The Link between the Internet Addiction and Mental Health Disorder

How many hours do people wait in line for the newest Apple product? That smartphones and tablets can create such a furor among the populace should be a warning bell. Now, the American Psychiatric Association (APA) has announced its intention to list Internet-use disorder as a clinical mental health condition. According to the association spokesmen, internet use has become more than just another sticking point between parents and teens. As internet access costs have dropped around the globe, use has risen and, in some cases, has become an addiction. To deal with this latest mental health issue, we equally need a new approach, such as offered by J Flowers Health Institute.

For a condition to be diagnosed as a mental health disorder, its symptoms must be outlined in an authoritative guide. That guide is known as the Diagnostic and Statistical Manual of Mental Health or, more simply, the DSM. A new edition of the DSM is currently in the process of being written, and several new disorders are expected to be included. One of them is expected to be Internet-use disorder. The internet-use disorder is part of a list of conditions that the APA says warrants further psychological study. 

Plenty of parents are already concerned about how much time their teen spends online playing video games, checking Facebook, and browsing. But according to addiction experts, Internet-use addiction mirrors other types of addiction in several ways. Tolerance, a key symptom of substance abuse, describes how more and more of a substance is required before the user feels satisfied. The obvious correlation would be that kids are spending ever-increasing amounts of time online.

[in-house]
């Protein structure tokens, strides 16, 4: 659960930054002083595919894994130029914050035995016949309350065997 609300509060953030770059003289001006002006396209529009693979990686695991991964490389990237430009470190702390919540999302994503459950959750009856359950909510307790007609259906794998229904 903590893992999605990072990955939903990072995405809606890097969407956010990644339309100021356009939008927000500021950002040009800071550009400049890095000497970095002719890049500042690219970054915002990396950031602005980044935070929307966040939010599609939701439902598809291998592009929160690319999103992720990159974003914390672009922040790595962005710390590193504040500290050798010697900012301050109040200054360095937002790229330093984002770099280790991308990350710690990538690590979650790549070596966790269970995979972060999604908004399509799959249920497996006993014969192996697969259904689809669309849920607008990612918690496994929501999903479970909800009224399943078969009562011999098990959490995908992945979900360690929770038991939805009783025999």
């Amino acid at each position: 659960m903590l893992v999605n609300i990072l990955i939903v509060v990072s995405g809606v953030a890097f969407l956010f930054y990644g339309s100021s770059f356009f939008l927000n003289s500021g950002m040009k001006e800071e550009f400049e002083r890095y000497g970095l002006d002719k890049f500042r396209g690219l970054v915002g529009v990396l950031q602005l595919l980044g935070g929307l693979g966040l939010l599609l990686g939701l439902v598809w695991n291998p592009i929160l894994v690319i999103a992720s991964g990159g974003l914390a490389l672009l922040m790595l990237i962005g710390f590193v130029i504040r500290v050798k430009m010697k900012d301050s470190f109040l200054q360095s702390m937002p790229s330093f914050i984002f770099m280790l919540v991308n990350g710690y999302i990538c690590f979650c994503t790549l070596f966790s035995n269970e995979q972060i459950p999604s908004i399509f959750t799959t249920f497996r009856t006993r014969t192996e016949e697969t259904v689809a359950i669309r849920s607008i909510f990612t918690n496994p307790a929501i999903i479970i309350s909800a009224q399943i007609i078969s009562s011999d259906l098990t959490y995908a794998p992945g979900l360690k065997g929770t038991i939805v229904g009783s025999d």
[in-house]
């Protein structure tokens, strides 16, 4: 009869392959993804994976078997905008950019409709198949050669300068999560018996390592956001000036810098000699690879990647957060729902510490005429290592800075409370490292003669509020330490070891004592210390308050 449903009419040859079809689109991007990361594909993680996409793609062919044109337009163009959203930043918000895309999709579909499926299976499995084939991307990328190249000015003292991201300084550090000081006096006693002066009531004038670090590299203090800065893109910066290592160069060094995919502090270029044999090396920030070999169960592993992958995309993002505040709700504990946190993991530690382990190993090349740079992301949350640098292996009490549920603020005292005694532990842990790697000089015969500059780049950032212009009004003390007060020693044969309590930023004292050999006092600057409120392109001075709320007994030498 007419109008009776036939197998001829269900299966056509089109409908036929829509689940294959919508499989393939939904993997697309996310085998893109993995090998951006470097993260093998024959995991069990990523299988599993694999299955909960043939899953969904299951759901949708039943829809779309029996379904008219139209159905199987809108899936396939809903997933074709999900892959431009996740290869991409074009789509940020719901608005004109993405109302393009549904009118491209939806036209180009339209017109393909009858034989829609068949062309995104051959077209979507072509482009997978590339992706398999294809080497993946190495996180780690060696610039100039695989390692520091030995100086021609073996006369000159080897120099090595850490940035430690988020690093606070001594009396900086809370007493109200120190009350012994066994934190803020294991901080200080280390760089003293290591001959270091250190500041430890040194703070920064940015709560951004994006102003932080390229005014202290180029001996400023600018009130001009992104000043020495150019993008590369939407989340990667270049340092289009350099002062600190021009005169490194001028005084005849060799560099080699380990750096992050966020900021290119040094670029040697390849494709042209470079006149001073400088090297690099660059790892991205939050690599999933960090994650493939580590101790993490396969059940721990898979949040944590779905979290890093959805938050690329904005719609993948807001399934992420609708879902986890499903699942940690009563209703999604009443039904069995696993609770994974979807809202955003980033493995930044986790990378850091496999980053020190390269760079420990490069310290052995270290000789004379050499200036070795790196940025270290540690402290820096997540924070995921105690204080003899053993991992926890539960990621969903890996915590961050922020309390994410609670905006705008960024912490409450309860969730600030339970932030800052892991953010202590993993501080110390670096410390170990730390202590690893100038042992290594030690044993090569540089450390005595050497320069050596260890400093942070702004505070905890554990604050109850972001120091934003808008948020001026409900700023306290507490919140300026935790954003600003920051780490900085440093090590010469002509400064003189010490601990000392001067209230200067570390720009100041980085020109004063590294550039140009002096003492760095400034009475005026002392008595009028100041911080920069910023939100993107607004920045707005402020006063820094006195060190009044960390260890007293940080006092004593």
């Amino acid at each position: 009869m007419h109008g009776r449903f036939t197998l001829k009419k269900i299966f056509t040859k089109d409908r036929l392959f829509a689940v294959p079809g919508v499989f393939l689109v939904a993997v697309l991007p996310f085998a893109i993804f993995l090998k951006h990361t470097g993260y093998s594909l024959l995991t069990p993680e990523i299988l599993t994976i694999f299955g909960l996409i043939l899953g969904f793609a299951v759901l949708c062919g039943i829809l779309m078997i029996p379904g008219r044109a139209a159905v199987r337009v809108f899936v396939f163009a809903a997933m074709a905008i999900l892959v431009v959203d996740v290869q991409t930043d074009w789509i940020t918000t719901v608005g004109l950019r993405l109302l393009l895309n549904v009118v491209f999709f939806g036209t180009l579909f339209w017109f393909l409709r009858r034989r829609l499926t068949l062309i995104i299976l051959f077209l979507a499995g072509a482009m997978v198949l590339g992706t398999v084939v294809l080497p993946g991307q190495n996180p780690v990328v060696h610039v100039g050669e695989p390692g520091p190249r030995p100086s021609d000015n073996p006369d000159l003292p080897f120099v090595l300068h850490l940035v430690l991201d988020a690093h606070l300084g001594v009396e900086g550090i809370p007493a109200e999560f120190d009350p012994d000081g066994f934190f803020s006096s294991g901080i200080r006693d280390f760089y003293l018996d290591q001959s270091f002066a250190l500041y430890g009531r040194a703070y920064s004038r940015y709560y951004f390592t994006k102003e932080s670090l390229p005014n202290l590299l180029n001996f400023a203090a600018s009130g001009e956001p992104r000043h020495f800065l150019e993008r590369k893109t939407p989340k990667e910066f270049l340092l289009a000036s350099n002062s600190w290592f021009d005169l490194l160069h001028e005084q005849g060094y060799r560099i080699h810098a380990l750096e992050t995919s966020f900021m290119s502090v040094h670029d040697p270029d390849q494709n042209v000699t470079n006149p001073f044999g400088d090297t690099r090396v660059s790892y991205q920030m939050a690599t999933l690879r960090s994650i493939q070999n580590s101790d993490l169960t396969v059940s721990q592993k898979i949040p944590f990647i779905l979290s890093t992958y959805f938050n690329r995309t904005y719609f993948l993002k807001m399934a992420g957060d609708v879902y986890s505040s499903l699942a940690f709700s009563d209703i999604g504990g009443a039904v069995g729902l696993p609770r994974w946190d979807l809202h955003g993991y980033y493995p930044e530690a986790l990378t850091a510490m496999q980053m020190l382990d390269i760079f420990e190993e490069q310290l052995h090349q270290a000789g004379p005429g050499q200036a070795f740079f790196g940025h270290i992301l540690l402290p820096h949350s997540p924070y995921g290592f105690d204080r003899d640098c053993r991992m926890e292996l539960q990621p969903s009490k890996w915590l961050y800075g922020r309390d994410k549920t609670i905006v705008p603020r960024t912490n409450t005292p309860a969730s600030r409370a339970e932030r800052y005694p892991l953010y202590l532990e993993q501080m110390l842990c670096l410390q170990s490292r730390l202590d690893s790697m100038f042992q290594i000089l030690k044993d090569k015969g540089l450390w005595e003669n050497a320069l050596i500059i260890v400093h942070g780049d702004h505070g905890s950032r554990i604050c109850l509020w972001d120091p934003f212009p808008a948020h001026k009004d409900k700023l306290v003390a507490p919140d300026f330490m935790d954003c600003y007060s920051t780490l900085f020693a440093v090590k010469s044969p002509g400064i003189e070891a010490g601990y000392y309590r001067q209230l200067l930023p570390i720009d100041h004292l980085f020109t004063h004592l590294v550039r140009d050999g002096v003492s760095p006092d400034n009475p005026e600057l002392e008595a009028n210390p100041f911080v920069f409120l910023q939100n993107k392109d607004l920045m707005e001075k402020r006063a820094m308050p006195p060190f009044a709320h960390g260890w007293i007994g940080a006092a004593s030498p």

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Addictions (behavioral or substance misuse) are often negative coping mechanisms. In other words, people turn to them in order to escape unpleasant realities. If kids are spending more time online because of poor school performance, social struggles, or disruption in the home, then the Internet has become a way to escape. 

Still another sign of addiction is the presence of withdrawal symptoms when the substance or behavior is removed. If kids cannot tolerate going without online access without acting out or becoming depressed, then it is possible that addiction has formed. This is true whether the kids enjoy video games or what otherwise seem like harmless online pursuits. The problem is that the child seems unable to disconnect successfully.

So far, experts feel that cognitive-behavioral therapy (CBT) is the best approach for treating Internet-use disorder. This form of therapy focuses on correcting faulty thinking patterns which lead to harmful behavior. With CBT, negative patterns of thought are exchanged for positive and healthy ways of thinking about situations which, in turn, yields more appropriate behavior. 

The age of rapid information and entertainment is upon us. For some kids growing up in this burgeoning world of internet use, they are finding that their online choices and opportunities have grown far more quickly than has their ability to process distressing emotions or to practice restraint and self-control. Parents and children need to keep in mind that right thinking drives right behavior and that too much of even a good thing can be bad for us.

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